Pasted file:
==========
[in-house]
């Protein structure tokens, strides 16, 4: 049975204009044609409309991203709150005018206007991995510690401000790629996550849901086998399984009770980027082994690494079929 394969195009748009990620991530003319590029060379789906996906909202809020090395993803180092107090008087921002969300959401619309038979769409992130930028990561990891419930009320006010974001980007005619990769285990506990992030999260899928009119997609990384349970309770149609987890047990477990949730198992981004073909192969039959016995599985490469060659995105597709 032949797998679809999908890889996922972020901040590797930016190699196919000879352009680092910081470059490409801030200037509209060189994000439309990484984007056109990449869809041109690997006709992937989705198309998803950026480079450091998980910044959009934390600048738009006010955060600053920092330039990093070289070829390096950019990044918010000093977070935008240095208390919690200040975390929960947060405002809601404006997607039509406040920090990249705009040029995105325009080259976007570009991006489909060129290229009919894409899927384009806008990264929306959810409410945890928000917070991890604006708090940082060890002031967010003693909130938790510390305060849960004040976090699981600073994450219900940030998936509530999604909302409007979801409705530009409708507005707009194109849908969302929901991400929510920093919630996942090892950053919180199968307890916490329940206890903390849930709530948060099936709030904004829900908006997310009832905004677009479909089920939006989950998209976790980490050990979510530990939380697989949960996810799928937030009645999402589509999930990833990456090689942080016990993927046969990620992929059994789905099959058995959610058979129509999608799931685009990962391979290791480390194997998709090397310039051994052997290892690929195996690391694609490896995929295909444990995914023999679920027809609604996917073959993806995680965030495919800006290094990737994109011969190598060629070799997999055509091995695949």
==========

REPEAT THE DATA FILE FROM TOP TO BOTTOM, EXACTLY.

[in-house]
């Protein structure tokens, strides 16, 4: 049975204009044609409309991203709150005018206007991995510690401000790629996550849901086998399984009770980027082994690494079929 394969195009748009990620991530003319590029060379789906996906909202809020090395993803180092107090008087921002969300959401619309038979769409992130930028990561990891419930009320006010974001980007005619990769285990506990992030999260899928009119997609990384349970309770149609987890047990477990949730198992981004073909192969039959016995599985490469060659995105597709 032949797998679809999908890889996922972020901040590797930016190699196919000879352009680092910081470059490409801030200037509209060189994000439309990484984007056109990449869809041109690997006709992937989705198309998803950026480079450091998980910044959009934390600048738009006010955060600053920092330039990093070289070829390096950019990044918010000093977070935008240095208390919690200040975390929960947060405002809601404006997607039509406040920090990249705009040029995105325009080259976007570009991006489909060129290229009919894409899927384009806008990264929306959810409410945890928000917070991890604006708090940082060890002031967010003693909130938790510390305060849960004040976090699981600073994450219900940030998936509530999604909302409007979801409705530009409708507005707009194109849908969302929901991400929510920093919630996942090892950053919180199968307890916490329940206890903390849930709530948060099936709030904004829900908006997310009832905004677009479909089920939006989950998209976790980490050990979510530990939380697989949960996810799928937030009645999402589509999930990833990456090689942080016990993927046969990620992929059994789905099959058995959610058979129509999608799931685009990962391979290791480390194997998709090397310039051994052997290892690929195996690391694609490896995929295909444990995914023999679920027809609604996917073959993806995680965030495919800006290094990737994109011969190598060629070799997999055509091995695949």